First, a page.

This article can only briefly introduce the practice of Yoga Nidra. If you are set on further knowledge see the Book "Yoga Nidra" by Swami Satyananda Saraswati (6) and for a more in depth examination of the scientific analysis of the effect of relaxation, see Issue 11 of "Bindu", the magazine of the Scandinavian Yoga and meditation School (7) which has a number of articles about Yoga Nidra, meditation and the relaxation response. It also refers to scientific studies carried out on the beneficial effects of relaxation techniques on, HIV infection, diabetes, epilepsy, cancer, chronic pain, normalising the blood pressure and asthma.
A Systematic progression into profoundly deep relaxation
Rotation of Consciousness
To understand how the rotation of consciousness works I will introduce you to the "little man" or "motor homunculus", a well-known figure in the modern day field of neurology.
The "little man" or "Motor Homunculus" is used to represent a neuronal map of the physical parts of the body, which are directly connected by nerve pathways to specific parts of the brain. As you can see from the picture, this "little man of grotesque proportions" has a huge face and hands. This is because the proportion of brain tissue relating to these parts of the physical body is correspondingly large. The rotation of consciousness precisely follows this neuronal map of the brain specifically following the correct order and emphasis on the relevant body parts.
In an operating theatre, a neurosurgeon can stimulate a part of the body by stimulating the corresponding part of the brain. In Yoga Nidra, we just do this in reverse. By resting the awareness on a part of the body we stimulate the nerve pathway to the corresponding part of the brain. A connection is made along the neuronal circuit in the brain and at the same time the practitioner experiences a release or "letting go".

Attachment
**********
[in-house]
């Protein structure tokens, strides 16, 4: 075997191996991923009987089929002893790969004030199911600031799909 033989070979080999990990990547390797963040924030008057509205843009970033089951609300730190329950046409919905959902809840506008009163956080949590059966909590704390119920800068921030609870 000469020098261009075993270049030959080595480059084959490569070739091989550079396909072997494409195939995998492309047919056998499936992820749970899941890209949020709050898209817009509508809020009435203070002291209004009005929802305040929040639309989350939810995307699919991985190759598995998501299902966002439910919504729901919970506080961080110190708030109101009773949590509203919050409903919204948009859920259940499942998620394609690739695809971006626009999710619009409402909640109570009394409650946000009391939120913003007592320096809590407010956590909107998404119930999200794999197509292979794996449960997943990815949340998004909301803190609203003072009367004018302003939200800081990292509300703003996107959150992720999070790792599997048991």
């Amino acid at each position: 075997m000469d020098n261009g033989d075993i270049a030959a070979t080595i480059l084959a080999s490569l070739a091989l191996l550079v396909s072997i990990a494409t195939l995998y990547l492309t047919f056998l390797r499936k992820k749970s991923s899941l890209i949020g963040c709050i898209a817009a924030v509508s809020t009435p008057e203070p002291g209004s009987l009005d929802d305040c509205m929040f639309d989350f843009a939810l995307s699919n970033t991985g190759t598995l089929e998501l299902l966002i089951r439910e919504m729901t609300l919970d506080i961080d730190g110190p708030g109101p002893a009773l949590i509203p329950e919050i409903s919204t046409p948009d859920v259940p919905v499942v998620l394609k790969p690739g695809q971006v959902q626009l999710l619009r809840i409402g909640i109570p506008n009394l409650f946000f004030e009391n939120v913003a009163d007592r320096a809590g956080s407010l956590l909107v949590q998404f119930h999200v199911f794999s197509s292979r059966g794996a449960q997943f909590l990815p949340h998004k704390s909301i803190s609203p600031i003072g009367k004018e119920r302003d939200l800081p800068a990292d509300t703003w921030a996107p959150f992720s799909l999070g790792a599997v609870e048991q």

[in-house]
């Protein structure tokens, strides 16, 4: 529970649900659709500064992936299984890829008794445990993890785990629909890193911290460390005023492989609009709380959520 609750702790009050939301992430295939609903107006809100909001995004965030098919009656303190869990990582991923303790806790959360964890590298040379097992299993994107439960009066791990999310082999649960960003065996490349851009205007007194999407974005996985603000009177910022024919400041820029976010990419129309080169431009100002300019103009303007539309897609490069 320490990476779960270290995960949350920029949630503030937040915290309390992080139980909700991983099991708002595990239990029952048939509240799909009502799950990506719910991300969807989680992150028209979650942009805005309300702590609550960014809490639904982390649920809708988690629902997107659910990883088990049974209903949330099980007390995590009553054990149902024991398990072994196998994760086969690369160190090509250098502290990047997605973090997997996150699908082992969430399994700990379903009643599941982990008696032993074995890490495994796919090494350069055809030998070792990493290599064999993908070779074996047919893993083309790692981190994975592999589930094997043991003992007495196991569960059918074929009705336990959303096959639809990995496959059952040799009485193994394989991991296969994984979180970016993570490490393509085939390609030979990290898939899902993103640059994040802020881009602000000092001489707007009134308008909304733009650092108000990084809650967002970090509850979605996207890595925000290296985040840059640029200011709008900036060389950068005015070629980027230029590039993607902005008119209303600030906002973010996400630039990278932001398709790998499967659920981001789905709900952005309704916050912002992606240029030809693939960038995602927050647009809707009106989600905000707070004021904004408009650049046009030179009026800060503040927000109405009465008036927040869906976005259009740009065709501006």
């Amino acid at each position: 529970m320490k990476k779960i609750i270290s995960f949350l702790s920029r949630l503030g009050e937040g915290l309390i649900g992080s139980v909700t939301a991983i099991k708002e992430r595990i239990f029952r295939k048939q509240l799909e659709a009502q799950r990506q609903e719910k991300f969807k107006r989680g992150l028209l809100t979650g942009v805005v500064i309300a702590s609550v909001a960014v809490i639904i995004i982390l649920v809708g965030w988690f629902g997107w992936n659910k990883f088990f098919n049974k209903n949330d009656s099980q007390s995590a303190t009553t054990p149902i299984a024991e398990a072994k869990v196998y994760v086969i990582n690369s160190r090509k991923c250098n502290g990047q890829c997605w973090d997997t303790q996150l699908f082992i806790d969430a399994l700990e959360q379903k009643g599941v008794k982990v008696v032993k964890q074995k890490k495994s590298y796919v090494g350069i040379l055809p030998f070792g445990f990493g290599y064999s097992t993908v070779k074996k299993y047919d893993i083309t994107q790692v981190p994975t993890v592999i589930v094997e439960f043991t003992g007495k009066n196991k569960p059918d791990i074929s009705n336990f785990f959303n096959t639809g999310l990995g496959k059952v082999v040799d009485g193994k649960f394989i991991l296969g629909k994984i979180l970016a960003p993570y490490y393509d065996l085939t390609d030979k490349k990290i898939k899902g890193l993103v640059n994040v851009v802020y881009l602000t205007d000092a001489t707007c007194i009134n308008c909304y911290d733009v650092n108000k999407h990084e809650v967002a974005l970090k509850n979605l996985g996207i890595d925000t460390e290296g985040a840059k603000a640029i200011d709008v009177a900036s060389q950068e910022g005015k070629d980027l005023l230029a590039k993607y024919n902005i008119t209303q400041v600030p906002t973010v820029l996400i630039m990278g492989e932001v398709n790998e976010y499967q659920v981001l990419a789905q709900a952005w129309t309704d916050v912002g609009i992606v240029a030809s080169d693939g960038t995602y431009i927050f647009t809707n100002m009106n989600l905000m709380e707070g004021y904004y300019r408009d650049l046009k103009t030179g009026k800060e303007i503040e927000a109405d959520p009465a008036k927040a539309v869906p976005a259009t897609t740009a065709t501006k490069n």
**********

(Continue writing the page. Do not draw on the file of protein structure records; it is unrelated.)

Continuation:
The effect of this rotation of consciousness (bolstered by the other stages in a Yoga Nidra) triggers a deep release of muscular, emotional and mental tension, which is rarely achievable through just resting or "trying to relax". This state of Yoga Nidra creates a "relaxation response" which is the direct opposite of the "fight or flight" response. As mentioned earlier, one of the primary benefits of this level of relaxation is the balancing effect it has on the nervous system as a whole and the strengthening effect on the immune system.
Resolve and Visualisation
"No personality is beyond reformation and no fear or obsession is so deep rooted that it can not be changed"
This wisdom can be put to further use in a Yoga Nidra through use of the "resolve" or "sankalpa" a positive affirmation for change, and in more advanced practices in the "visualisation" stage of the practice.
Rebecca Allen can be found at www.calmandcreate.co.uk
This article has been taken from the website of Sheffield Yoga for ME/CFS, with their kind permission.
Rebecca Allen has recorded a Yoga Nidra CD (check Michelle's blog for a review) which is obtainable from Sheffield Yoga for ME/CFS for £10.00 + £1.50 P&P
First published in November 2010